Plainly Constitutional: The Upholding of Plain Tobacco Packaging by the High Court of Australia
27 Pages Posted: 12 Feb 2013
Date Written: February 11, 2013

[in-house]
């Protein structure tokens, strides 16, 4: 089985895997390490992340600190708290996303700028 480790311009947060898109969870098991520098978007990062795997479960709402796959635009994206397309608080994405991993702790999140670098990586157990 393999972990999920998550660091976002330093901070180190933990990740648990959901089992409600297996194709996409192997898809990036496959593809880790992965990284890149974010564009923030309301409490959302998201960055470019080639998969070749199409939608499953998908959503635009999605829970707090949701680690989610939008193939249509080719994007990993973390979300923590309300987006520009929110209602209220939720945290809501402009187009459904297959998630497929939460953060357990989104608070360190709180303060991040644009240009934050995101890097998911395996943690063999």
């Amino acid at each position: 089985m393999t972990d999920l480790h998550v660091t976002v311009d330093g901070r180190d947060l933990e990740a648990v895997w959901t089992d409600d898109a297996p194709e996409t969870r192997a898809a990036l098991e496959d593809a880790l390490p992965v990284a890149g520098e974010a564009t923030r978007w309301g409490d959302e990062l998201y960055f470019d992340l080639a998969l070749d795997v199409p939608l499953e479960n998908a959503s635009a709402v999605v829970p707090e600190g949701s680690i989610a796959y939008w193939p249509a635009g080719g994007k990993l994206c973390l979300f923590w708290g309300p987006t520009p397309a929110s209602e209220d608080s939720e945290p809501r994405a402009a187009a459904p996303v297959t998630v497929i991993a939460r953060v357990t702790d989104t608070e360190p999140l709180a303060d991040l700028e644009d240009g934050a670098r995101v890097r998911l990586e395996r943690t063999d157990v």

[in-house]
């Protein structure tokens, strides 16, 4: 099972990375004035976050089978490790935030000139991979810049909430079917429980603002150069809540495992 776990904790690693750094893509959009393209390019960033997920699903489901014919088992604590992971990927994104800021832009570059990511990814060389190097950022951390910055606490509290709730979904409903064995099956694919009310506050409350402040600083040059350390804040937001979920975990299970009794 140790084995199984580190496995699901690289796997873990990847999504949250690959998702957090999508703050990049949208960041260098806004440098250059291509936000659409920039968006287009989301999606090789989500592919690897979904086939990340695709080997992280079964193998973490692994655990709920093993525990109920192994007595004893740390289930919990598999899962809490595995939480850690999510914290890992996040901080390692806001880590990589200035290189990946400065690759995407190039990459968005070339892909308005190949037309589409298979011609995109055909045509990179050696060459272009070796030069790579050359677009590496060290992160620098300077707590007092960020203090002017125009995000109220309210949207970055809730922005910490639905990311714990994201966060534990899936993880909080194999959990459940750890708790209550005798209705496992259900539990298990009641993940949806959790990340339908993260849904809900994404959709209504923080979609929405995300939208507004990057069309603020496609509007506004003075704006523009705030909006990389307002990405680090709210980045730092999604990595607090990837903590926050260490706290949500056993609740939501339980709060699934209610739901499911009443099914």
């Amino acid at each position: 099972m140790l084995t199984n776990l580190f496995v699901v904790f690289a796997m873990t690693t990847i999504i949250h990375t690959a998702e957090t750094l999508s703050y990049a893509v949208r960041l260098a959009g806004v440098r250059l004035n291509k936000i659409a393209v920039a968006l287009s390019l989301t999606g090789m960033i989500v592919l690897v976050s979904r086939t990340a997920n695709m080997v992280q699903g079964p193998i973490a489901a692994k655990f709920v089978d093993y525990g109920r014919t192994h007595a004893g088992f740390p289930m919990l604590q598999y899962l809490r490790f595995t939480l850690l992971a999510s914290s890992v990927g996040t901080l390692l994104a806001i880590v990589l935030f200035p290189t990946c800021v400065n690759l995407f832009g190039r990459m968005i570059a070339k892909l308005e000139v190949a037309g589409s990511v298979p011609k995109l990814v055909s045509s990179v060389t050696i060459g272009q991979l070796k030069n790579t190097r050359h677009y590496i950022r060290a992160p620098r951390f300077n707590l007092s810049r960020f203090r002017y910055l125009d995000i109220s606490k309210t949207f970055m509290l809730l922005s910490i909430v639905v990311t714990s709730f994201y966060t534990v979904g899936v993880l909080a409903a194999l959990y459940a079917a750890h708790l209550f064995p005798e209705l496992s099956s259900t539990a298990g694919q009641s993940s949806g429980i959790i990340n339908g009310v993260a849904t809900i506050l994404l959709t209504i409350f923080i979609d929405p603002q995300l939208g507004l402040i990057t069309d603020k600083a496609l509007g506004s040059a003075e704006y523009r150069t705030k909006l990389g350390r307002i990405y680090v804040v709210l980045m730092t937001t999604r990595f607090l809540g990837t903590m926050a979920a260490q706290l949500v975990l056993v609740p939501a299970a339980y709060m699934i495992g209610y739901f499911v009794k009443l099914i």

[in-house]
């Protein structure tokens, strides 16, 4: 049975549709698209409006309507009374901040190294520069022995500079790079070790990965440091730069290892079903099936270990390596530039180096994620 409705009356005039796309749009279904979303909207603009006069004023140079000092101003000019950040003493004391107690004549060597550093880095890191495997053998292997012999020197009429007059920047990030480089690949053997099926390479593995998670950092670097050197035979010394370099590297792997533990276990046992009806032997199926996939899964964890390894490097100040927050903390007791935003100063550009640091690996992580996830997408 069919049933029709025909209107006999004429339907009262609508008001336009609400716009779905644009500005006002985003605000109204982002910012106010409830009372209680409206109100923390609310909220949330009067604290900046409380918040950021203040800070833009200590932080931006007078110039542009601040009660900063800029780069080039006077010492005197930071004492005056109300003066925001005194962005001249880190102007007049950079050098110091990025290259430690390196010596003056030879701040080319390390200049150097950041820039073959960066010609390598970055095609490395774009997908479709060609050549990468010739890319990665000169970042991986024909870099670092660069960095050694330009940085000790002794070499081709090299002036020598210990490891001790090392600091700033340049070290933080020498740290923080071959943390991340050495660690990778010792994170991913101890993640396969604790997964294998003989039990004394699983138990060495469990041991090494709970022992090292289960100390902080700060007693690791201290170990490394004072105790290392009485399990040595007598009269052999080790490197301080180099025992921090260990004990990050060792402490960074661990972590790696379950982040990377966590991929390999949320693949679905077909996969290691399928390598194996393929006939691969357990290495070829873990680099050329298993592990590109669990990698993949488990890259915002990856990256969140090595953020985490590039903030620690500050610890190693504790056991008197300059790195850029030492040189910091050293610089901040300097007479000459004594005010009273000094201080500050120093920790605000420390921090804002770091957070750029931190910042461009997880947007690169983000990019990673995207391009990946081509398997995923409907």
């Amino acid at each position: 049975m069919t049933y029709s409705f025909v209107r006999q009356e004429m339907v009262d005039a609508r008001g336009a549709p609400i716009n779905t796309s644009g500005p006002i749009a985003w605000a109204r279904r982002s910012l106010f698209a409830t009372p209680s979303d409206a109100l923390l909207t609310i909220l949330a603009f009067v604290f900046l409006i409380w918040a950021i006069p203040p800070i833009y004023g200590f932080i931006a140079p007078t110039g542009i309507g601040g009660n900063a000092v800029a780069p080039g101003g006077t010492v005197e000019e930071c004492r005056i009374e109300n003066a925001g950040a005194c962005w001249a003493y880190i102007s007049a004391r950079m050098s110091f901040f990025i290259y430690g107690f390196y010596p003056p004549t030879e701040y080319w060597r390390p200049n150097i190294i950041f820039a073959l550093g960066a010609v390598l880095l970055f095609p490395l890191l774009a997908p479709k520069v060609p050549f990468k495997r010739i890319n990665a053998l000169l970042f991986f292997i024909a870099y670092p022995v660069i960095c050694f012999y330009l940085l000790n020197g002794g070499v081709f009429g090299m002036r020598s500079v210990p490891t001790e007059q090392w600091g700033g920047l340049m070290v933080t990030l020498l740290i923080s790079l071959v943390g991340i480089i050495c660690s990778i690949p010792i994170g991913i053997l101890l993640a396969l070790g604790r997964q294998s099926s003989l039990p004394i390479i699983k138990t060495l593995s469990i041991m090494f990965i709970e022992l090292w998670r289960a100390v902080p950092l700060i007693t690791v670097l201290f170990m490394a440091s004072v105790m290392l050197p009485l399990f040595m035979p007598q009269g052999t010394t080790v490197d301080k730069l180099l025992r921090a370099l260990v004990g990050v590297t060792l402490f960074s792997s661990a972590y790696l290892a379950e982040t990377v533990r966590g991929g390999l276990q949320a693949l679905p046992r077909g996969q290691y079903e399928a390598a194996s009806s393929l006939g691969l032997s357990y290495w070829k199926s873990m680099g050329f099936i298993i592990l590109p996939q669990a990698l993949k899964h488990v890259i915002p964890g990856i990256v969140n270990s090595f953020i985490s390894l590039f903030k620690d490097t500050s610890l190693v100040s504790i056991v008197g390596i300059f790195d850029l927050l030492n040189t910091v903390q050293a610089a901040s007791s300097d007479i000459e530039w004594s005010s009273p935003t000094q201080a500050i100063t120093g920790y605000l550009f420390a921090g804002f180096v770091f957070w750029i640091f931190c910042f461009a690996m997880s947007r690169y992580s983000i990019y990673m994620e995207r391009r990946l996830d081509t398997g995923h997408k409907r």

In November 2011, Australia became the first country in the world to legislate for ‘plain packaging’ of tobacco products. As of 1 December 2012, the packaging of tobacco products sold in Australia must be a standard, drab dark brown colour, and the printing of tobacco company logos, brand imagery, colours or promotional text on that packaging and on individual tobacco products is prohibited. While the Australian scheme is described as “plain packaging”, tobacco packaging is required to be far from “plain” in the ordinary sense of the word, with requirements for large health warnings, comprising graphics, warning statements and explanatory messages, and information messages. The plain packaging regime, introduced by the Government of Australia, in order to, inter alia, give effect to its obligations under the WHO Framework Convention on Tobacco Control (FCTC) has been challenged in three fora — the High Court of Australia, the World Trade Organization, and under a bilateral investment treaty (BIT) between Australia and Hong Kong. The basis of the High Court challenges was the contention that plain packaging constituted an “acquisition of property” for which just terms had not been provided, and therefore violated § 51(xxxi) of the Australian Constitution. On 15 August 2012, the High Court dismissed these challenges. This paper outlines the requirements of the Australian plain packaging scheme, and its objects and rationale, explains the High Court challenges, and analyses the High Court’s decision. It seeks to draw out the major themes and narratives that underlie the decision of the 6-1 majority. It aims to provide an overview that will be helpful to those considering legal issues relating to plain packaging in other domestic jurisdictions and in the ongoing WTO and BIT challenges. While each legal challenge is pursued and decided in its own context and its own way, no challenge to tobacco control measures takes place in isolation. The accumulation of litigation experience and development of jurisprudence build an invaluable collective resource of ideas, themes and narratives that can be drawn upon in different ways in different places to strengthen ongoing efforts to reduce the global burden caused by tobacco and the tobacco industry.
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